In Rust, there is no
volatile modifier. Instead, there are unstable “volatile read” and “volatile write” primitives. And, it seems like those will be stabilized soon. So, since there is no
volatile modifier, does that mean that the Rust compiler must assume that all memory is volatile by default? In particular, in general given
x: &u64, the compiler won’t know if x is a reference to value stored in volatile memory, right? Thus, it will never be able to do speculative reads of
x and in general it must make sure it uses
ACCESS_ONCE  style access to every such value, unless it can prove that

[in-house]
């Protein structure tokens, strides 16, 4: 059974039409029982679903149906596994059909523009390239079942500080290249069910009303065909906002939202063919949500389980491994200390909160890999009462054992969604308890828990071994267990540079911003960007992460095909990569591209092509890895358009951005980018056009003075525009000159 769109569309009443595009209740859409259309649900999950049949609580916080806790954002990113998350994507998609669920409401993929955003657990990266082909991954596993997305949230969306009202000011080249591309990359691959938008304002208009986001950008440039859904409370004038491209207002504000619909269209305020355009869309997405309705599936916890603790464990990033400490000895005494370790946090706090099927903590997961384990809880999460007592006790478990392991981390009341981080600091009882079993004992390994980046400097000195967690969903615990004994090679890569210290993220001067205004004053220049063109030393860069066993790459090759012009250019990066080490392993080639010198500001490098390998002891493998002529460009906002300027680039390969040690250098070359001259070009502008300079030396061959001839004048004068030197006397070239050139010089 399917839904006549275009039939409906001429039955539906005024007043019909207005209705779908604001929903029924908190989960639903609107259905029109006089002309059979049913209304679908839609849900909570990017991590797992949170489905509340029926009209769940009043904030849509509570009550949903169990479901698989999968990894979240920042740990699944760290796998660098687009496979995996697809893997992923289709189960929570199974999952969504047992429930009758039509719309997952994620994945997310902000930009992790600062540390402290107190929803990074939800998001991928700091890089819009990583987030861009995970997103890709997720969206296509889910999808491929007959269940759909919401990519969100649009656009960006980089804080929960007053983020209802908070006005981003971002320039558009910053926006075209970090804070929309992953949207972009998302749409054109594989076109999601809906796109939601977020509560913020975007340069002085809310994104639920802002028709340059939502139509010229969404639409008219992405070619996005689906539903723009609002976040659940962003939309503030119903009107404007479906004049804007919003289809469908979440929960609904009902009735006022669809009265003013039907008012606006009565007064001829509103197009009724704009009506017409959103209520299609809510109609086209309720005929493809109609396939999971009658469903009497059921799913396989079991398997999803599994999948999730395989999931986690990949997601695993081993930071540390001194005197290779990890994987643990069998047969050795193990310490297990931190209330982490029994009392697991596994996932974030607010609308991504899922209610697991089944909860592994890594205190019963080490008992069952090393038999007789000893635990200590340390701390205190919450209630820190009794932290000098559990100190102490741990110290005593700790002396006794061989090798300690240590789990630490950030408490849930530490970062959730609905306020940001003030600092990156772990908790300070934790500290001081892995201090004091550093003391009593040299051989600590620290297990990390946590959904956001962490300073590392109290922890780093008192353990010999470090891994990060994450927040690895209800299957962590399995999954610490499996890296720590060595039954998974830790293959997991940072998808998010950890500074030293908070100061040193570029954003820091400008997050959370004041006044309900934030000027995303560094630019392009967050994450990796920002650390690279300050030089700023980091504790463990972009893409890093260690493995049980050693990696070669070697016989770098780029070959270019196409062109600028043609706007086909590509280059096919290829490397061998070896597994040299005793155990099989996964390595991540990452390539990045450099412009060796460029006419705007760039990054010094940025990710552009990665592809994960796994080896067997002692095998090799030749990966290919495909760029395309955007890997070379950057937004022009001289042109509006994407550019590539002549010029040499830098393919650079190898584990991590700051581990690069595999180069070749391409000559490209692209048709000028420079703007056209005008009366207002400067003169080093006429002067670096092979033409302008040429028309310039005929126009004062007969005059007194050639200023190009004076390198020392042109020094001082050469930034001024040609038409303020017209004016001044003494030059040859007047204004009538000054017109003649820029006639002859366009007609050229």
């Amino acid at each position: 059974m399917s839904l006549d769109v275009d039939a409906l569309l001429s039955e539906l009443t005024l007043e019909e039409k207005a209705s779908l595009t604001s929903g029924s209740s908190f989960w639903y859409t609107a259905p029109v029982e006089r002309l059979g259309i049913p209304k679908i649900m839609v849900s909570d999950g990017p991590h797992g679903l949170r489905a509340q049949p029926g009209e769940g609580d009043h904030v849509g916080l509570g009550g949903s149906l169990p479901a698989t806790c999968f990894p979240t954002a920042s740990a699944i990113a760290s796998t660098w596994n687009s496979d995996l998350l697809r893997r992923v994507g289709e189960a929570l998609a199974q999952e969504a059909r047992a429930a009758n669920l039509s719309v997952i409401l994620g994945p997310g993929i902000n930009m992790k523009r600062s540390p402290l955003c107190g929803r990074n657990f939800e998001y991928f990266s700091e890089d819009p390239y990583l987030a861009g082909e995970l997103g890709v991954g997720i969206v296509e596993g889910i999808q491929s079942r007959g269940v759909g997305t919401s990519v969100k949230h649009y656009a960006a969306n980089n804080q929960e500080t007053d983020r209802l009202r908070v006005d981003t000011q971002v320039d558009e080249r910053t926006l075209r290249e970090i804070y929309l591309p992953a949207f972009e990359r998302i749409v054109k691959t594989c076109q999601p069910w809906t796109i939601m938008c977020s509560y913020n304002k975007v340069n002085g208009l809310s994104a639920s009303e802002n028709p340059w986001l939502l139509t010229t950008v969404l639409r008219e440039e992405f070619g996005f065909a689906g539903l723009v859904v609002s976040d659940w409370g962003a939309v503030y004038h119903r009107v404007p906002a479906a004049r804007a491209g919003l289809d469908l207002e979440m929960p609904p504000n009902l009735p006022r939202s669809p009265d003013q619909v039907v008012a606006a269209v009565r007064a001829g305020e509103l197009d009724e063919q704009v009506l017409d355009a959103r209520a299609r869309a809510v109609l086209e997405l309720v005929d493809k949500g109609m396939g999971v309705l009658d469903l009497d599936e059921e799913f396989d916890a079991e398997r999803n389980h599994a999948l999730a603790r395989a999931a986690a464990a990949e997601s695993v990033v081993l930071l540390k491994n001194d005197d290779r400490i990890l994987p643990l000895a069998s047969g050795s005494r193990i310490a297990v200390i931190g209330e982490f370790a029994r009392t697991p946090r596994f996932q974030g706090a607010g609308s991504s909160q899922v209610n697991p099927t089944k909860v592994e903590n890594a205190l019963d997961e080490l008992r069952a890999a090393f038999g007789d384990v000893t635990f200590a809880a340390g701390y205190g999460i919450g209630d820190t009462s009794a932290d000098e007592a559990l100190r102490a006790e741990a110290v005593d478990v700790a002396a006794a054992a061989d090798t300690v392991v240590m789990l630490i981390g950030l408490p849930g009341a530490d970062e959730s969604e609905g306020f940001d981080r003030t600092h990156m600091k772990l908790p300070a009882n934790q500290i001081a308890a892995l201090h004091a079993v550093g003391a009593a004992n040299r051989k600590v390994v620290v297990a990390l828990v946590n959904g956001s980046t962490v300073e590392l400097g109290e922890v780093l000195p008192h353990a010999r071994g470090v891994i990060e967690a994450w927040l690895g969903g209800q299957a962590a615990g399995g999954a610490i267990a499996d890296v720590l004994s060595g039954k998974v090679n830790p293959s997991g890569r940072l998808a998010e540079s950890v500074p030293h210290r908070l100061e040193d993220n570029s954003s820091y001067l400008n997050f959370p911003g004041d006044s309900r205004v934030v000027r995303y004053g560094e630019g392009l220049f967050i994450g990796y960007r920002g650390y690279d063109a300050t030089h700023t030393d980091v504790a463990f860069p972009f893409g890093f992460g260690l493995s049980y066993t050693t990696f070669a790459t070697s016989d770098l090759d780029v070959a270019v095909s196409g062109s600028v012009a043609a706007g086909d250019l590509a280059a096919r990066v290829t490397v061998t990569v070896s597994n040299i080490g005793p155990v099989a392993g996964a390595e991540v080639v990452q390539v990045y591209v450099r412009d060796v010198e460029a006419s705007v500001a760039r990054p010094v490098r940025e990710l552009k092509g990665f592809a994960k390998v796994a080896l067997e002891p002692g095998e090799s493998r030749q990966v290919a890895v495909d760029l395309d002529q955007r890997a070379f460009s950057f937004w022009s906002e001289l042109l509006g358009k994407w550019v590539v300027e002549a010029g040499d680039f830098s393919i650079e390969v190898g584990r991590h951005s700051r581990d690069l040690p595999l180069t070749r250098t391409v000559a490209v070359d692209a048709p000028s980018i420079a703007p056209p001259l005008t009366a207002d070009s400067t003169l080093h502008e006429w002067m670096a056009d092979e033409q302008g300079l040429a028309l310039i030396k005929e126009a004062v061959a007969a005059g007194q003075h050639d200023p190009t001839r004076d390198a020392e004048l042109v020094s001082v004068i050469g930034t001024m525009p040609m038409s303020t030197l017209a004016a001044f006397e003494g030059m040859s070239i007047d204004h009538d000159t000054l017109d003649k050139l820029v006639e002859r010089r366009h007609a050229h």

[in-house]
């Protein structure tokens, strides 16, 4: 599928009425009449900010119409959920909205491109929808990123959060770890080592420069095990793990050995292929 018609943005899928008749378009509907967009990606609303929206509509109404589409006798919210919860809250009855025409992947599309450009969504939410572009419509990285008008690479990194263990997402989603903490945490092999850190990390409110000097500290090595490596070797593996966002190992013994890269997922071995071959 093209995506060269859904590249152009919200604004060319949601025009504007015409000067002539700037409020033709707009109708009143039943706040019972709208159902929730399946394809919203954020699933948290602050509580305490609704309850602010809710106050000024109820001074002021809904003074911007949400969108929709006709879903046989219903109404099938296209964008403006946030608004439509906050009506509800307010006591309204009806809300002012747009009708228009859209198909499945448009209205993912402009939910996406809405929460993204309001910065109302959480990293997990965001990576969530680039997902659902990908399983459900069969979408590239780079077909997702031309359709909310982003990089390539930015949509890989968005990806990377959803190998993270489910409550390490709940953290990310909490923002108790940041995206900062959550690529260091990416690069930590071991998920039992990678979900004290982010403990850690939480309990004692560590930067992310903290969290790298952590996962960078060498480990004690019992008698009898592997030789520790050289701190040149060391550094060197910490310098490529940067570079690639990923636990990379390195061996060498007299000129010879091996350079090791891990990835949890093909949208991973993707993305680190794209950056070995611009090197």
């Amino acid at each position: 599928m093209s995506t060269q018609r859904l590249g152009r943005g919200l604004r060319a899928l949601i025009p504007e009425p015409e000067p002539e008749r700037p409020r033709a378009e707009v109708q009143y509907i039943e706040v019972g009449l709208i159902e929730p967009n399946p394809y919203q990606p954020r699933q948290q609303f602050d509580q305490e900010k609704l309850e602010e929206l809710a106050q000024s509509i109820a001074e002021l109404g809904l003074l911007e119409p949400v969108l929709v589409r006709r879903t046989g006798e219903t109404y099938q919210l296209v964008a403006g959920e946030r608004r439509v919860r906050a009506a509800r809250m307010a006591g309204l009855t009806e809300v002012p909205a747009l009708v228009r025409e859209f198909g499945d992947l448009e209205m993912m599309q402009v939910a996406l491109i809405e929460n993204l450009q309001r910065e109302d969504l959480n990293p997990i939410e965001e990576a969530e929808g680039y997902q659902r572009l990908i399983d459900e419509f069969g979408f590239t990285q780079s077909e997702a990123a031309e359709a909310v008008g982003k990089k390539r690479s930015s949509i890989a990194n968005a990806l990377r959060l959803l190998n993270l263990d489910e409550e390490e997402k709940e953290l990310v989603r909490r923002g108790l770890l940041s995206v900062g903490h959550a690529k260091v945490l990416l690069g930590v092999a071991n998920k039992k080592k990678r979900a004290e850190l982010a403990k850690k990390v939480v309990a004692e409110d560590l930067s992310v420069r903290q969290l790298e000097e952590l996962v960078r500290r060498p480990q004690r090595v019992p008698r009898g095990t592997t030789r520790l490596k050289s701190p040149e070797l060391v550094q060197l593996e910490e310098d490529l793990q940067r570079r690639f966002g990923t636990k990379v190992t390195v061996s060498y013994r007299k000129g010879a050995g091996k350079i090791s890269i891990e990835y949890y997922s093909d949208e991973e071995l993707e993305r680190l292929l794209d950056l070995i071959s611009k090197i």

x is not a reference to volatile memory, which is in general very hard. Is that right?
It seems like it can’t be right, because this seems like it would be horrible for performance. But, I can’t figure out how the proposed “volatile read” and “volatile write” functions work otherwise. In particular, “volatile read” and “volatile write” seem to only make sense under the assumption that there are no speculative reads/writes to the memory they are writing to, but there’s no way to indicate to rustc that no speculative reads/writes are allowed.